Michael A. Cokley, Plaintiff-appellant, v. W.j. Townley; G.w. Ford; William Henceroth; Joyce Tuck;stephen Ford; L.e. Cole; D. Miller; C.averette; D.j. Muron; S.m. Gonzalez;j.i. Martin, Defendants-appellees, 924 F.2d 1051 (4th Cir. 1991)Annotate this Case
Submitted July 25, 1990. Decided Feb. 11, 1991
Appeal from the United States District Court for the Western District of Virginia, at Roanoke. James C. Turk, Chief District Judge. (CA-89-734-R)
Michael A. Cokley, appellant pro se.
William W. Muse, Assistant Attorney General, Edward Meade Macon, McGuire, Woods, Battle & Boothe, Karen Ann Gould, Crews & Hancock, Francis Edmund Telegadas, Wright, Robinson, McCammon, Osthimer & Tatum, Richmond, Va., for appellees.
AFFIRMED IN PART, VACATED IN PART AND REMANDED.
Before CHAPMAN, WILKINSON and WILKINS, Circuit Judges.
Michael A. Cokley, a Virginia prisoner proceeding pro se, appeals from the district court's order denying relief on his complaint under 42 U.S.C. § 1983 in which he alleged that he received inadequate medical attention for a broken hand. We affirm the district court's order in part and vacate and remand in part for further proceedings in accord with this opinion.
Cokley broke his hand while playing softball on a Friday afternoon. He complained about his injury to defendant G.W. Ford, who apparently telephoned the unit nurse and was instructed to give Cokley ice for his hand to reduce swelling.* According to Cokley, his complaints of pain and requests for medical assistance throughout the weekend were ignored. The parties agree that Cokley was not actually seen by any medical personnel for his injury until he was taken to a hospital emergency room on Monday.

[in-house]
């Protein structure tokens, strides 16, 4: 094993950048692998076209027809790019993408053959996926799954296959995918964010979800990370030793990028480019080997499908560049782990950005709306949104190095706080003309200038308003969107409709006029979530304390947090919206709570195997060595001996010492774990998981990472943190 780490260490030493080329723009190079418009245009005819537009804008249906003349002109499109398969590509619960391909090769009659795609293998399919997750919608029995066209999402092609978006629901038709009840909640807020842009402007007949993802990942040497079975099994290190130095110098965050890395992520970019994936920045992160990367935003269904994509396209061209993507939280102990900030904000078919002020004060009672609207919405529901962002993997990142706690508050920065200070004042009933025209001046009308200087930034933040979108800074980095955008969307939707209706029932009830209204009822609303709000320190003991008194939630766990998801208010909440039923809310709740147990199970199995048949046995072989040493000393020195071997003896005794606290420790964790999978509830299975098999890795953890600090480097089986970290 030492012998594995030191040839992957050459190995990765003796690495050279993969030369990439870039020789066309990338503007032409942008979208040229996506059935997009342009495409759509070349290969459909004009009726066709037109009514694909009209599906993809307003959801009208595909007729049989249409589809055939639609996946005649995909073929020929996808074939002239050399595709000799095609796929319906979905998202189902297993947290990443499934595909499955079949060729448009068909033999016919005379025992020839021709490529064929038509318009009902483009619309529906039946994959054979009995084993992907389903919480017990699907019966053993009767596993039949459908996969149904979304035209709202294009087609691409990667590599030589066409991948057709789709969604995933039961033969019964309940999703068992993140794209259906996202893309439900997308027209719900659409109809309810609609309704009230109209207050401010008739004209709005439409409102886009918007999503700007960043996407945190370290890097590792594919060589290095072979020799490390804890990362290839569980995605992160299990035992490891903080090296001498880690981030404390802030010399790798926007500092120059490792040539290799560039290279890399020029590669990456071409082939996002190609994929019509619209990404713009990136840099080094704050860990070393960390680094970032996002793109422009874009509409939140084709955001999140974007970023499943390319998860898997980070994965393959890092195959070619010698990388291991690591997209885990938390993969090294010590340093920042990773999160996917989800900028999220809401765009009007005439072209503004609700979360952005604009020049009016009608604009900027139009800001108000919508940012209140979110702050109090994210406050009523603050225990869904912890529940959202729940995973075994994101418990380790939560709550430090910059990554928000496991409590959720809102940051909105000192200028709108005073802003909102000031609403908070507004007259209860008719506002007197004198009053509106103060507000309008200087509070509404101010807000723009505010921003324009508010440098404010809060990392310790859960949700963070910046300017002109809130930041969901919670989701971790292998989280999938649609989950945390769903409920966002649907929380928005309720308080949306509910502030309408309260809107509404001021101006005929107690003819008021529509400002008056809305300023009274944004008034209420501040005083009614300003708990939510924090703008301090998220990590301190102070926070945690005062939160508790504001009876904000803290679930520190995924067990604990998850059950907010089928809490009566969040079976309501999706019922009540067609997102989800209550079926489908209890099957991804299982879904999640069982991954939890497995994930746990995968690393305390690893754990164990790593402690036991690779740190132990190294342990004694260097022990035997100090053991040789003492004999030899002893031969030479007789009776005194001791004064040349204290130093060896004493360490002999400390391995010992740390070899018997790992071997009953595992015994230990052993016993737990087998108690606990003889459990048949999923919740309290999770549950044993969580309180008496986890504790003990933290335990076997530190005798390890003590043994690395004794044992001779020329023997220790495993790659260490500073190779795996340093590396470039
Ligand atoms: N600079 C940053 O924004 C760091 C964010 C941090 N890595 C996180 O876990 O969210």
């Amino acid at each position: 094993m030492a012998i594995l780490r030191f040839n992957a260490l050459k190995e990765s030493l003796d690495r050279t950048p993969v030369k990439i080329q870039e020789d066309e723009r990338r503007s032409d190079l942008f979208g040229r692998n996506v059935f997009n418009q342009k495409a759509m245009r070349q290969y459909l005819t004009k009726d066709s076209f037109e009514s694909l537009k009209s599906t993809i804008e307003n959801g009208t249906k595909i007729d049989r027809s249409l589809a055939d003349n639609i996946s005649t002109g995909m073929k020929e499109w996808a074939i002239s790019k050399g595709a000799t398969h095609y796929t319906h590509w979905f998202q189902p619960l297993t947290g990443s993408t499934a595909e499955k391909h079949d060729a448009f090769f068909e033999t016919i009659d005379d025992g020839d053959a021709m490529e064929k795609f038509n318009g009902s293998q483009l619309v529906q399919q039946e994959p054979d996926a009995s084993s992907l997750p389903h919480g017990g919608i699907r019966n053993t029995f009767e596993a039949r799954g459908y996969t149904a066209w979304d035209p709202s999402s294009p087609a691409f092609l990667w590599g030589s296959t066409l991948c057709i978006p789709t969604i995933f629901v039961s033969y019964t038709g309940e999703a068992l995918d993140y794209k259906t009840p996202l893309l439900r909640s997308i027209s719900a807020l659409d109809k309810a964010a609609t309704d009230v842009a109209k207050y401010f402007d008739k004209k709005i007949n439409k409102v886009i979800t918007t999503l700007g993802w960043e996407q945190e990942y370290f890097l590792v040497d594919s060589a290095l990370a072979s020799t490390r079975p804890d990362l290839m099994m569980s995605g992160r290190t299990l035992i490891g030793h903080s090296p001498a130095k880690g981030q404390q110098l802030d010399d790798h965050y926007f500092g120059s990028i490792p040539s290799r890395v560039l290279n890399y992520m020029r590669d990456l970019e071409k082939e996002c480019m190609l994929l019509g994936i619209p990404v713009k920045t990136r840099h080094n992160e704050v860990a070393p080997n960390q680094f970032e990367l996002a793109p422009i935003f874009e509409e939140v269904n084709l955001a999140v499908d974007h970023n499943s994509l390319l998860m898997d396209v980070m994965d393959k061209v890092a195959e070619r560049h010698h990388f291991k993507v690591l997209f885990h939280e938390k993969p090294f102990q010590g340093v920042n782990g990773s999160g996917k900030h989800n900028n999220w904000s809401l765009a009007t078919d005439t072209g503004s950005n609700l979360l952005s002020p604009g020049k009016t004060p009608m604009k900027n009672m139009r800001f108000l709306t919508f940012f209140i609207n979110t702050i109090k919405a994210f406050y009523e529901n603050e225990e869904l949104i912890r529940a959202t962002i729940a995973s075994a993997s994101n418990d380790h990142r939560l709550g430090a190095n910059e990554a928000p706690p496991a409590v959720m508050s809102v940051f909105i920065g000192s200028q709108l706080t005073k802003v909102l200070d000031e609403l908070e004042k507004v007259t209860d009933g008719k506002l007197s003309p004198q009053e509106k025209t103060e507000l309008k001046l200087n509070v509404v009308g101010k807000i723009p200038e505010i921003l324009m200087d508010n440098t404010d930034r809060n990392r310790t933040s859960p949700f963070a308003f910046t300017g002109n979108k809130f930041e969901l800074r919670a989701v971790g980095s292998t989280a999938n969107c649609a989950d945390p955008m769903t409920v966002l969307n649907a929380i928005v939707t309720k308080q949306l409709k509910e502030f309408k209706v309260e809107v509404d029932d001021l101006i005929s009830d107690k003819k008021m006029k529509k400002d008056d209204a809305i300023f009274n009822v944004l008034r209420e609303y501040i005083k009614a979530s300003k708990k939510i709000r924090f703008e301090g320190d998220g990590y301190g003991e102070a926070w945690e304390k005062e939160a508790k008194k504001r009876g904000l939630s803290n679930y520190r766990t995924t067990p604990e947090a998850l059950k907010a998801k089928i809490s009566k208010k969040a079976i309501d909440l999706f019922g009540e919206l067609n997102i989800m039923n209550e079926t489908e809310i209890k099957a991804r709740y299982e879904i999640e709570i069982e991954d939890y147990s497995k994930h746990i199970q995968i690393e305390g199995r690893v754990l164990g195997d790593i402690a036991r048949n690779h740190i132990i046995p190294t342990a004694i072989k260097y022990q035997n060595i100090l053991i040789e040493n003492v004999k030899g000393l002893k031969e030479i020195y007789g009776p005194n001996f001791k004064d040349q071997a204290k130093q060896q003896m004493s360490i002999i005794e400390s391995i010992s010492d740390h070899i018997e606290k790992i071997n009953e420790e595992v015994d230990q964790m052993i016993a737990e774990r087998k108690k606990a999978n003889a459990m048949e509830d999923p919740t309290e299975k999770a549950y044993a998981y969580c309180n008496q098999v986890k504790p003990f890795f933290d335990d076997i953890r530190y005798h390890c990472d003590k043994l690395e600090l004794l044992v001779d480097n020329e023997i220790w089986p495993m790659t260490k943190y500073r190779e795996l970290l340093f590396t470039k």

We affirm that portion of the district court's order dismissing defendant Tuck pursuant to Fed. R. Civ. P. 4(j). We also affirm that portion of the order which dismissed the action against defendant Townley, the prison warden and superintendent. Townley's undisputed affidavit states that he does not have primary responsibility for reviewing medical claims. Furthermore, Cokley failed to allege any direct involvement by Townley. The doctrine of respondeat superior generally is inapplicable to Sec. 1983 suits. Monell v. Department of Social Services, 436 U.S. 658, 694 (1978).